Github is not enough
One could be forgiven for wondering if Github is enough to “be open source”. Certainly there are a lot of organizations pushing code into Github and declaring “we too are open source!”. The thing is, infrastructure, even awesome infrastructure like at Github is just a piece of what it takes to “truly be open source”. This thought is worth explaining. I know there are many people working in open source who knew this long ago… clearly this post isn’t for you. And please do comment to share your wisdom as it is valuable for others to learn from.
One day while watching my daughter play an organized sport, I had a thought which helps explain. There’s a spectrum of formality and the need for coordination. At the bottom of the spectrum, my daughter can grab the soccer ball/football and head out into the yard. Her friends might notice, come over, and start participating with her. They can have fun. Success!
Further along the spectrum, in the school yard, she and her friends can do much the same thing. In the school yard there are more kids around so it’s easier for them to notice and thus attract other kids to participate. They can get more participation faster. Success!
But with more participation, suddenly there may be different interpretations of how they should play the game. Picking up the ball with your hands is a silly laugh in our yard at home. It may be very offensive to others in the school yard who have different expectations. You probably see where I’m going with this. Let me take it a bit further before wrapping up.
The league we signed her up for is another area further down the spectrum. There are many teams, coaches, referees, they keep careful track of score, and even have playoffs at some point to distinguish and recognize teams. There are costs involved to run the league so we need to pay a registration fee. The money collected needs to be managed with some degree of transparency so people can trust it wasn’t simply pocketed or wasted.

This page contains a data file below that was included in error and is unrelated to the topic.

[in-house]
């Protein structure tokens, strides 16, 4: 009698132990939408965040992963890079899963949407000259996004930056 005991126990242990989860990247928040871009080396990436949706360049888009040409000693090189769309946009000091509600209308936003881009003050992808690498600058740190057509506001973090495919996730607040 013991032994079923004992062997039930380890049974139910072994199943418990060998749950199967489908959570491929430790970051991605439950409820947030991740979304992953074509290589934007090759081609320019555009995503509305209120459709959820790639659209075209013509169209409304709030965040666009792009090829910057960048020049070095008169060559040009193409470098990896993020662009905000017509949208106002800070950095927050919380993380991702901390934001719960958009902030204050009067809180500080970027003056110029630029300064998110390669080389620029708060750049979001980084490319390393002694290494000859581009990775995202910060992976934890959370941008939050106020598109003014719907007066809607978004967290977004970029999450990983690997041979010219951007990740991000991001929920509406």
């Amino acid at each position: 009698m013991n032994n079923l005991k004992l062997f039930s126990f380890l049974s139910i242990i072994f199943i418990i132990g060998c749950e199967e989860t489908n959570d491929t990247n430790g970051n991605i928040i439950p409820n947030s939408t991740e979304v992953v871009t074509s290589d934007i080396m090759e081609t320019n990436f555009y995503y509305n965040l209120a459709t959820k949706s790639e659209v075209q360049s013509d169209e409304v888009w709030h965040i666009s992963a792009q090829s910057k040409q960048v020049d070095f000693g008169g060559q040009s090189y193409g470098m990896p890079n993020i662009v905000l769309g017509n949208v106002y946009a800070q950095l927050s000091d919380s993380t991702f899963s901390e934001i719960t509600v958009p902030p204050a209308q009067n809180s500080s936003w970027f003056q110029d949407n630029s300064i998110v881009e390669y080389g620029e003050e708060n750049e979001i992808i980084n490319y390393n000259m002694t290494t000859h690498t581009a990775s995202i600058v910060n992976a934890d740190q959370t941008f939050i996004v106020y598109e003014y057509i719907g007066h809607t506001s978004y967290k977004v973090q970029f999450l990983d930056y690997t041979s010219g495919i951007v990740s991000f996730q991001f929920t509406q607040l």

At the extreme end of the spectrum are professional leagues. These are the places for pinnacle of achievement in that sport. They simply cannot function without a very high amount of formalization. There’s a lot of money and prestige at stake.
Which of these areas/points on the spectrum is better? This is really a pointless question. It depends on what you want to achieve. Sometimes informality is ideal and just what you’re looking for. Sometimes well defined rules are necessary to allow things to happen that are very difficult to achieve without them.
Github is awesome enough and confident enough that I hope they don’t mind me using them as an example. Github provides really great infrastructure. It’s the metaphorical equivalent to a good quality ball & well groomed field. It supports a broad spectrum of possibilities. It is important to recognize that if you’re looking to reach an area on the spectrum I described above that involves broad participation across an industry and involving considerable financial/prestige interests, rules – let’s call it governance is needed. It should be posted somewhere accessible so people know what they’re getting into. You need to spell out how the rules get changed so people can trust they won’t change arbitrarily and suddenly. It’s generally a good idea to make it hard to change the rules. If the participants themselves define and can update the rules when needed, then even better. This is what a Foundation does in addition to providing infrastructure. “All of these projects follow the same rules and they are posted here” is a powerful statement to support trust. Open source projects can’t thrive without trust.